“Everything I know that’s allowed me to get this job was learned in Pittsburgh,” he said. “Ray Shero, Jim Rutherford, and everybody that’s worked under, those two GMs that I worked for, I’ve learned from.” His former boss, Rutherford, is notorious for making moves just for the sake of shaking up the room and changing the culture if the team is not playing up to expectations.
Recent Changes Involving Fan Favorites
It would be an understatement to say the Wild have had a busy offseason. There have been several roster moves made by Guerin since the end of the qualifying round series that involved many fan favorites. Captain Mikko Koivu played all of his 19 years in the NHL with the Wild and was not offered a contract to return to the club.
Staal, the team’s leading goal scorer for the past four seasons, was traded to Buffalo for Marcus Johansson. Devan Dubnyk had been Minnesota’s top netminder since 2015, but was dealt away to San Jose. There have also been constant rumors about a trade involving Matt Dumba which really heated up after a recent contract extension to fellow blueliner Jonas Brodin.
The departing players didn’t necessarily do anything wrong and they are all very good players who could still provide value to other teams in the league. The reality is that as a core they were not going to get the ‘State of Hockey’ out of its state of mediocrity. Sports are not always fair, especially when winning now is the mandate from owner Craig Leopold who specifically hired Guerin to be the person who can make the tough decisions and change the culture in Minnesota to build a championship organization.
The newly crafted roster for the 2021 season will be the beginning of this championship vision and consist of players who demonstrate the type of character and commitment that brings a new brand of Wild hockey. This mindset will also be merged with head coach Dean Evason’s system of speed and aggressiveness that will be built around the exciting talents of Kevin Fiala, Kirill Kaprizov, and 2020 first-round draft pick Marco Rossi.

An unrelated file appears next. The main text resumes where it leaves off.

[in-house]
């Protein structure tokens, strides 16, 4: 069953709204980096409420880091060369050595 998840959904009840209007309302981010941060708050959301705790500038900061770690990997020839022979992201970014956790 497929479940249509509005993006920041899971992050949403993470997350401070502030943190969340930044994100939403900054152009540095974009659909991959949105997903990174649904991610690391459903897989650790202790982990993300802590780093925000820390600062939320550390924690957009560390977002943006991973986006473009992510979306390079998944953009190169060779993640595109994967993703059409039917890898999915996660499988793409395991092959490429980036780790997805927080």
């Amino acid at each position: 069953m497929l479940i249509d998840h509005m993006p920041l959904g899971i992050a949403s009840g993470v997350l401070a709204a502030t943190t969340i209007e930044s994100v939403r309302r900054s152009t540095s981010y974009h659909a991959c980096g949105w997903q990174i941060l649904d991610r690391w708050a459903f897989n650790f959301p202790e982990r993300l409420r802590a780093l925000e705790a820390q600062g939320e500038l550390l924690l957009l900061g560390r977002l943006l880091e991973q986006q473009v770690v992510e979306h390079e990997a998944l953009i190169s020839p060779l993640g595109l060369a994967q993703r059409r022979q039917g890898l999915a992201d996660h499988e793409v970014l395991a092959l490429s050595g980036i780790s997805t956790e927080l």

Venturing into the unknown can be scary and uncomfortable for a fan base that is loyal to its hometown heroes. This type of culture change was sorely needed and for the first time in 20 years, the Wild have served notice that mediocrity will not be tolerated. Instead of focusing on the players that left, fans should be embracing the beginning of an exciting new chapter in Minnesota Wild hockey.
Rob Klein grew up in the suburbs of Detroit, Michigan playing pond hockey every winter, and watching Hockey Night in Canada on CBC every Saturday. Being able to finally watch his Red Wings hoist the Stanley Cup in 1997 was his finest NHL moment. As a fan of the NHL for over 40 years he has been able to follow many great teams and appreciate the history of this great game as well as the remarkable talent that is playing today.